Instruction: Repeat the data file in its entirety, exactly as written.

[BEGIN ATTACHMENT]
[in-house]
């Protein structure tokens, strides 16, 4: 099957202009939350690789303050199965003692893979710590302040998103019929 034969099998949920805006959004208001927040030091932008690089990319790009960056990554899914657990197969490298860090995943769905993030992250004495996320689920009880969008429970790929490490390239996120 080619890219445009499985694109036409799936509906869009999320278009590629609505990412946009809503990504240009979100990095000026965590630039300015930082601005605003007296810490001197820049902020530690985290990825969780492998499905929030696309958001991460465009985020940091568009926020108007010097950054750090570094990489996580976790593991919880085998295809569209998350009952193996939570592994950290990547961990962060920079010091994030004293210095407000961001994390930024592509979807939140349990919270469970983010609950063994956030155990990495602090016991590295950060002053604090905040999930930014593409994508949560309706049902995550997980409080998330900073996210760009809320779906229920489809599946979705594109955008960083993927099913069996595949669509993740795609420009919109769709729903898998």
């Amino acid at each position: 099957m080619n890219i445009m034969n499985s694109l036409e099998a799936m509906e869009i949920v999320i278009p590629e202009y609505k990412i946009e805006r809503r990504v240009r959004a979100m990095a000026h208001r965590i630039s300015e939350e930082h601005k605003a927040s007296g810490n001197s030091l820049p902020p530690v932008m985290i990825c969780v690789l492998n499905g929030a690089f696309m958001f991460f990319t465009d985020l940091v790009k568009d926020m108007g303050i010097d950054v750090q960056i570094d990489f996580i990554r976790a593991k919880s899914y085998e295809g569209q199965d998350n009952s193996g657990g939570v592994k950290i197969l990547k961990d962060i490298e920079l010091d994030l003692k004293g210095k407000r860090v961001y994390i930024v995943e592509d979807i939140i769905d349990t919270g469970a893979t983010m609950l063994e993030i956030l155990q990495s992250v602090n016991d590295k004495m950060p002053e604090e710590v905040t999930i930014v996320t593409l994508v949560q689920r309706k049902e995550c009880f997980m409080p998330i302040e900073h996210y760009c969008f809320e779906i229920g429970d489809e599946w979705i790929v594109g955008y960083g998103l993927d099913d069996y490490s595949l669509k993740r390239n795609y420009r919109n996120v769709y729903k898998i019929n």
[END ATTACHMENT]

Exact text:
[in-house]
């Protein structure tokens, strides 16, 4: 099957202009939350690789303050199965003692893979710590302040998103019929 034969099998949920805006959004208001927040030091932008690089990319790009960056990554899914657990197969490298860090995943769905993030992250004495996320689920009880969008429970790929490490390239996120 080619890219445009499985694109036409799936509906869009999320278009590629609505990412946009809503990504240009979100990095000026965590630039300015930082601005605003007296810490001197820049902020530690985290990825969780492998499905929030696309958001991460465009985020940091568009926020108007010097950054750090570094990489996580976790593991919880085998295809569209998350009952193996939570592994950290990547961990962060920079010091994030004293210095407000961001994390930024592509979807939140349990919270469970983010609950063994956030155990990495602090016991590295950060002053604090905040999930930014593409994508949560309706049902995550997980409080998330900073996210760009809320779906229920489809599946979705594109955008960083993927099913069996595949669509993740795609420009919109769709729903898998």
């Amino acid at each position: 099957m080619n890219i445009m034969n499985s694109l036409e099998a799936m509906e869009i949920v999320i278009p590629e202009y609505k990412i946009e805006r809503r990504v240009r959004a979100m990095a000026h208001r965590i630039s300015e939350e930082h601005k605003a927040s007296g810490n001197s030091l820049p902020p530690v932008m985290i990825c969780v690789l492998n499905g929030a690089f696309m958001f991460f990319t465009d985020l940091v790009k568009d926020m108007g303050i010097d950054v750090q960056i570094d990489f996580i990554r976790a593991k919880s899914y085998e295809g569209q199965d998350n009952s193996g657990g939570v592994k950290i197969l990547k961990d962060i490298e920079l010091d994030l003692k004293g210095k407000r860090v961001y994390i930024v995943e592509d979807i939140i769905d349990t919270g469970a893979t983010m609950l063994e993030i956030l155990q990495s992250v602090n016991d590295k004495m950060p002053e604090e710590v905040t999930i930014v996320t593409l994508v949560q689920r309706k049902e995550c009880f997980m409080p998330i302040e900073h996210y760009c969008f809320e779906i229920g429970d489809e599946w979705i790929v594109g955008y960083g998103l993927d099913d069996y490490s595949l669509k993740r390239n795609y420009r919109n996120v769709y729903k898998i019929n």